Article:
An Evening With Nosferatu At The Ulster Hall: 1920's Style
The film was accompanied by an improvised score courtesy of renowned organist, Martin Baker, who has since 2000 been the Master of Music at Westminster Cathedral. Baker was granted the rare honour of being allowed to play the world famous Mulholland Grand Organ, one of the oldest examples of a functioning classic English pipe organ. The Organ is named after former Lord Mayor of Belfast, Andrew Mulholland, who donated it to the hall in the 1860s.
|The Ulster Hall, Belfast|
|The enormous Mulholland Organ, situated at the front of the hall|
|A wider shot of the hall for context (this photo isn't of the event). The giant screen onto which Nosferatu was projected, was positioned in front of the organ.|
Nosferatu holds the honour of being the first ever cinematic adaptation of Irish writer Bram Stoker’s bestselling chiller, 'Dracula' – the ultimate and most renowned of vampire novels. However, we should count ourselves lucky that this adaptation is actually available for us to watch at all today. Stoker’s widow, Northern Irish born Florence, found out about Murnau’s ‘plagiarised’ adaptation and successfully sued his production company for copyright infringement. Without having seen the film for herself, and well after its sparkling German premiere – at which it was accompanied by a full orchestra to provide a score – she demanded the negative and original prints be destroyed. Luckily they weren’t – someone who saw the groundbreaking film for what it was – a future classic – hid them away for safe keeping.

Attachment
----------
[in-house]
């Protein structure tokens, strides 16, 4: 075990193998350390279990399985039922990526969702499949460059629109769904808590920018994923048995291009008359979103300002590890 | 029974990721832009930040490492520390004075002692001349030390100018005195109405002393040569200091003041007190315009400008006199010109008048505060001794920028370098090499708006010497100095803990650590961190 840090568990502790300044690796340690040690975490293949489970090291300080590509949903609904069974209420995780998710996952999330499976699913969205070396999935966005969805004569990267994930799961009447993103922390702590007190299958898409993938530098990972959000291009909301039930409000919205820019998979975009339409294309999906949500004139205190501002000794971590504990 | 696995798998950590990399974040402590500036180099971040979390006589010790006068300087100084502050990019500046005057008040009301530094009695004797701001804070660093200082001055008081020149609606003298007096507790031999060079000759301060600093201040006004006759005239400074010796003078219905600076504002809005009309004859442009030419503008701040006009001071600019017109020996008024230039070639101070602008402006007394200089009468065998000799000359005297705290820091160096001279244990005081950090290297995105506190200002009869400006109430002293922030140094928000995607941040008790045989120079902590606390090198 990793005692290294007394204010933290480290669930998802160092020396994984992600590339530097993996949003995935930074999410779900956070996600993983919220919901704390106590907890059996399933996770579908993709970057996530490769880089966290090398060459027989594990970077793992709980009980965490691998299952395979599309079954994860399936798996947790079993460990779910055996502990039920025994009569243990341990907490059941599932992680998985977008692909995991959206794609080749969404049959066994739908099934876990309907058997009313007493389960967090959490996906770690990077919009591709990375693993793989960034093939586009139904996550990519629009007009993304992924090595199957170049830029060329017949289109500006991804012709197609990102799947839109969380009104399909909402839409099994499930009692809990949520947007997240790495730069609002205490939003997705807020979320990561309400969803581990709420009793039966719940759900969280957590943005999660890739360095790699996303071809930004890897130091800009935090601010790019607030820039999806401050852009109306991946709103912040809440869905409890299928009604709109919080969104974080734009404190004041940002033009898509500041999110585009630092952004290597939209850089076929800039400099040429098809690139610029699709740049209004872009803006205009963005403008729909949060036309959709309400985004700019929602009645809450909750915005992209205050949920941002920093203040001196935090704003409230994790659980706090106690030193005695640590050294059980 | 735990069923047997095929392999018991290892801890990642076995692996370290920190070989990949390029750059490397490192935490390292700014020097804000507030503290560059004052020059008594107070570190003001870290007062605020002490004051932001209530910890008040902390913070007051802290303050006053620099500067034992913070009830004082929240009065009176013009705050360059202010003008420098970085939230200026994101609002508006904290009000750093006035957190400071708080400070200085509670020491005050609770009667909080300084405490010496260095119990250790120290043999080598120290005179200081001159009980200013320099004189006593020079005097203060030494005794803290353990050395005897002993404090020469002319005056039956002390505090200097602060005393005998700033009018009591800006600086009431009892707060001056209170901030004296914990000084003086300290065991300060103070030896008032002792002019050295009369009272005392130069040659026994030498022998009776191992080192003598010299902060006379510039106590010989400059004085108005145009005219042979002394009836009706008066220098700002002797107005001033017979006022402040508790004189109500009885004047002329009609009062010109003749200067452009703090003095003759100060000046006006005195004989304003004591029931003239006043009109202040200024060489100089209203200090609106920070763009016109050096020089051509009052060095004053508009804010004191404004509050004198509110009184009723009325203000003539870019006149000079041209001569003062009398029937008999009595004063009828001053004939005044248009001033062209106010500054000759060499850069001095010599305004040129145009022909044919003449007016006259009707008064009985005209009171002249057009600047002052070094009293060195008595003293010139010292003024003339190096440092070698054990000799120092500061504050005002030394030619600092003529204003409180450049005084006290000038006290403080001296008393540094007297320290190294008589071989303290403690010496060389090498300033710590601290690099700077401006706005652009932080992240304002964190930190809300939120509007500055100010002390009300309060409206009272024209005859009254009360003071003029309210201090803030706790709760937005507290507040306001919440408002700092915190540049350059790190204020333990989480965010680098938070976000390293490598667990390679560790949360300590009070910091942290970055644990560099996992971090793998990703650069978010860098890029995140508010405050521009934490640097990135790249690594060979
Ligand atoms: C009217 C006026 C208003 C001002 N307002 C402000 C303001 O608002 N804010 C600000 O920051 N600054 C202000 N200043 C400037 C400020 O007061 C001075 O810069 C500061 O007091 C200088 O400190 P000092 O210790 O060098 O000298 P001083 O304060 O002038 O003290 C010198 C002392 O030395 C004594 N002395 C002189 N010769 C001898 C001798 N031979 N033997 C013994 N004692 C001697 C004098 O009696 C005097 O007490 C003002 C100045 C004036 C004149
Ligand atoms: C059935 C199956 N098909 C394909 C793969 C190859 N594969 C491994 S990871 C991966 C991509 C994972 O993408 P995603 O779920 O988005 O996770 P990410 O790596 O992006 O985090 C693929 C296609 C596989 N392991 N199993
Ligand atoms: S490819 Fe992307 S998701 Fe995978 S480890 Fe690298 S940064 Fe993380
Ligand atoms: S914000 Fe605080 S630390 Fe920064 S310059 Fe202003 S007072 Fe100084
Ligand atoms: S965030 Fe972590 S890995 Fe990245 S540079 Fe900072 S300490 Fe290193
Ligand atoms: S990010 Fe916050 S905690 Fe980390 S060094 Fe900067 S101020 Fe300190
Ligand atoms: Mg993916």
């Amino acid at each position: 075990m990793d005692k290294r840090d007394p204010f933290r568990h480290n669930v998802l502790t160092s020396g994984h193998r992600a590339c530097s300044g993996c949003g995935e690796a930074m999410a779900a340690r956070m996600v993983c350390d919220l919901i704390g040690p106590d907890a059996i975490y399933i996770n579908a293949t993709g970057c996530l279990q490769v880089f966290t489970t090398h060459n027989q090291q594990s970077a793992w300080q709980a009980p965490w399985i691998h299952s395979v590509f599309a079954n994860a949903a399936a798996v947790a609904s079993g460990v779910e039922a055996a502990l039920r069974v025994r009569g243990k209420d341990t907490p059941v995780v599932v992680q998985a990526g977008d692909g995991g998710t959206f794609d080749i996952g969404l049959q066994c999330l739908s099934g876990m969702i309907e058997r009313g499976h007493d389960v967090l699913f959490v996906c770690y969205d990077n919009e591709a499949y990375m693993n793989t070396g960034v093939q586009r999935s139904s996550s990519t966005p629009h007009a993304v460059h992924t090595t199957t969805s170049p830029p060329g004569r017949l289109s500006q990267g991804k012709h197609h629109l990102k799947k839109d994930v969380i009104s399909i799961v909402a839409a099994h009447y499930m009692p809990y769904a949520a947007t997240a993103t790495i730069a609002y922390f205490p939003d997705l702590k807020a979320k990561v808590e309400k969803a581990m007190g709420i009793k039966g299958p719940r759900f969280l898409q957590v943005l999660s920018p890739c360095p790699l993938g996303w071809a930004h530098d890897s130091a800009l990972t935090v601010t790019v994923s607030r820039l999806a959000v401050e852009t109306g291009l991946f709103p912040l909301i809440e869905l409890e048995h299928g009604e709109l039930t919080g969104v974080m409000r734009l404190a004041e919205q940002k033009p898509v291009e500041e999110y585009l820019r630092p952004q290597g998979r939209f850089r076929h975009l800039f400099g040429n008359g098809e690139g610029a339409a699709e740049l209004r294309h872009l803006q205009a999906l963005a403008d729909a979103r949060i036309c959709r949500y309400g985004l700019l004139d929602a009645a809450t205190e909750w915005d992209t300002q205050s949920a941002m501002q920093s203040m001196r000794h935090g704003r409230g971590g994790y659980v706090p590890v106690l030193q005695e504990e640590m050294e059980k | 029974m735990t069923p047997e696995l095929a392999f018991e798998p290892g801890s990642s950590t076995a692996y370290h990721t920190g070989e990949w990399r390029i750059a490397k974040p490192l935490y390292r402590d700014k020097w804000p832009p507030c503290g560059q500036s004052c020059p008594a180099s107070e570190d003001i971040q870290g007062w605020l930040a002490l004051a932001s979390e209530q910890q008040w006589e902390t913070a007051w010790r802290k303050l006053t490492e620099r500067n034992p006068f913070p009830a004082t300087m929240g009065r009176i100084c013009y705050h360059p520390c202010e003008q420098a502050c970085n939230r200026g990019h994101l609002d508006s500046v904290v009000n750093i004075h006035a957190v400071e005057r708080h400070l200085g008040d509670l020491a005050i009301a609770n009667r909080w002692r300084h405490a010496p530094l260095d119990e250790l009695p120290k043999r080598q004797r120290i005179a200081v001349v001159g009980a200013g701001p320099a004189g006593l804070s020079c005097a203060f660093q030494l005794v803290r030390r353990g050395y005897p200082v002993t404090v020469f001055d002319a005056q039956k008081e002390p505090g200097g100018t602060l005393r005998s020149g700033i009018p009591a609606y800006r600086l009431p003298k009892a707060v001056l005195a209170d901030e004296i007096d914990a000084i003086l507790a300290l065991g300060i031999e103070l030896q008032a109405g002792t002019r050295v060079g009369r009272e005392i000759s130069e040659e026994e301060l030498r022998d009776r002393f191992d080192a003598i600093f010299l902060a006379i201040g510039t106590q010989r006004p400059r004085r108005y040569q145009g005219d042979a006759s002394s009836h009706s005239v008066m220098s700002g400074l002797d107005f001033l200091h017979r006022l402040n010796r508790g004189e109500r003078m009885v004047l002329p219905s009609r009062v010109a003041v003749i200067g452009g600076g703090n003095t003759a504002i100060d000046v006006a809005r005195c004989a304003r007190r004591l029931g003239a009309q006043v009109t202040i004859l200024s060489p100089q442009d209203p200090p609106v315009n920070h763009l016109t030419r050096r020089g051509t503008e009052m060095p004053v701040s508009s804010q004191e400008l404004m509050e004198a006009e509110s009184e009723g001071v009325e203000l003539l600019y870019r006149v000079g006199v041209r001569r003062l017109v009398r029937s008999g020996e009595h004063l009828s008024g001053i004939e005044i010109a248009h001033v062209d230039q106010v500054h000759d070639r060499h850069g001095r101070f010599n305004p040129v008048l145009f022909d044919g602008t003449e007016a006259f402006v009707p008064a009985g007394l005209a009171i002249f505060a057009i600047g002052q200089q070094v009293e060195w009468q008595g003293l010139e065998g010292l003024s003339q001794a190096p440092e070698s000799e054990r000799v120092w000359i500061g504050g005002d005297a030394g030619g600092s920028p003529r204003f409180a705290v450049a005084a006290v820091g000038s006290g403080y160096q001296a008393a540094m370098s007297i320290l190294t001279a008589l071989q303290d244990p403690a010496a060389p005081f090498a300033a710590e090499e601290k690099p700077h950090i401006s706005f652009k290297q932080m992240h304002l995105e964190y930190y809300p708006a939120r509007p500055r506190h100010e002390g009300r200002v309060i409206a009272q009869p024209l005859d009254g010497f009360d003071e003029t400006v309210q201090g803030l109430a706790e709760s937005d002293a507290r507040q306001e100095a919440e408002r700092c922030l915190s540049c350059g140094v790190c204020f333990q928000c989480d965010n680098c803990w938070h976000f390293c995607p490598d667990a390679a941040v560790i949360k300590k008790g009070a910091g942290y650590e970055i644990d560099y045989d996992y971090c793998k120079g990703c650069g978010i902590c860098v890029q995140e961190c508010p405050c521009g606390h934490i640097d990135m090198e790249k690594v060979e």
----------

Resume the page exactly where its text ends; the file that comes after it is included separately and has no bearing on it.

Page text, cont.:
The screening of Nosferatu and its accompanying live score by the inspired Barker, unfolded as a magnificent evening; the success of which will hopefully ensure it was the first of many more to come. I will certainly treasure the experience.
Fangs for the memories, Belfast City Council. *ahem*